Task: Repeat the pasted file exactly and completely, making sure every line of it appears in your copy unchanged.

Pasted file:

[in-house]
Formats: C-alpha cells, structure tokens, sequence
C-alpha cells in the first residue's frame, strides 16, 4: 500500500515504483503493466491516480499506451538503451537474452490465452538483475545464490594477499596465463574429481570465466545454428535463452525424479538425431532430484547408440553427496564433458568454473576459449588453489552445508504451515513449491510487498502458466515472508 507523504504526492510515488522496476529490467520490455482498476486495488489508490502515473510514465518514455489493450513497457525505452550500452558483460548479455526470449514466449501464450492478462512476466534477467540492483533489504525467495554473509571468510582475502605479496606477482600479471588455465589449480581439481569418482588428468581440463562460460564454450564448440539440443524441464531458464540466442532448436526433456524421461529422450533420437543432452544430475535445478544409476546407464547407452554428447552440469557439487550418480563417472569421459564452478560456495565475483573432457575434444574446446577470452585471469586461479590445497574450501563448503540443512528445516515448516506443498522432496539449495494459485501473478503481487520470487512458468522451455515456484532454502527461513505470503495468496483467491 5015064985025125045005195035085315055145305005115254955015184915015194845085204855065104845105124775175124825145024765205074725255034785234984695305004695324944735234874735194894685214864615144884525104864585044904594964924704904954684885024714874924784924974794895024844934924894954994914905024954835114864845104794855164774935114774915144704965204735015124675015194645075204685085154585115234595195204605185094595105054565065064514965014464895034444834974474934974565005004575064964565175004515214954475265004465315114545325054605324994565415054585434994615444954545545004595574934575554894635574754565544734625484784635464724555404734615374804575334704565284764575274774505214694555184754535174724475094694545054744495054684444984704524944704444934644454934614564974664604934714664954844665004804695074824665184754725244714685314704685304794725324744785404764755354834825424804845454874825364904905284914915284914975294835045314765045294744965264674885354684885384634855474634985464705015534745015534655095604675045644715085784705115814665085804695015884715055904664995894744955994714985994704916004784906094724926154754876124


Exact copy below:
[in-house]
Formats: C-alpha cells, structure tokens, sequence
C-alpha cells in the first residue's frame, strides 16, 4: 500500500515504483503493466491516480499506451538503451537474452490465452538483475545464490594477499596465463574429481570465466545454428535463452525424479538425431532430484547408440553427496564433458568454473576459449588453489552445508504451515513449491510487498502458466515472508 507523504504526492510515488522496476529490467520490455482498476486495488489508490502515473510514465518514455489493450513497457525505452550500452558483460548479455526470449514466449501464450492478462512476466534477467540492483533489504525467495554473509571468510582475502605479496606477482600479471588455465589449480581439481569418482588428468581440463562460460564454450564448440539440443524441464531458464540466442532448436526433456524421461529422450533420437543432452544430475535445478544409476546407464547407452554428447552440469557439487550418480563417472569421459564452478560456495565475483573432457575434444574446446577470452585471469586461479590445497574450501563448503540443512528445516515448516506443498522432496539449495494459485501473478503481487520470487512458468522451455515456484532454502527461513505470503495468496483467491 5015064985025125045005195035085315055145305005115254955015184915015194845085204855065104845105124775175124825145024765205074725255034785234984695305004695324944735234874735194894685214864615144884525104864585044904594964924704904954684885024714874924784924974794895024844934924894954994914905024954835114864845104794855164774935114774915144704965204735015124675015194645075204685085154585115234595195204605185094595105054565065064514965014464895034444834974474934974565005004575064964565175004515214954475265004465315114545325054605324994565415054585434994615444954545545004595574934575554894635574754565544734625484784635464724555404734615374804575334704565284764575274774505214694555184754535174724475094694545054744495054684444984704524944704444934644454934614564974664604934714664954844665004804695074824665184754725244714685314704685304794725324744785404764755354834825424804845454874825364904905284914915284914975294835045314765045294744965264674885354684885384634855474634985464705015534745015534655095604675045644715085784705115814665085804695015884715055904664995894744955994714985994704916004784906094724926154754876124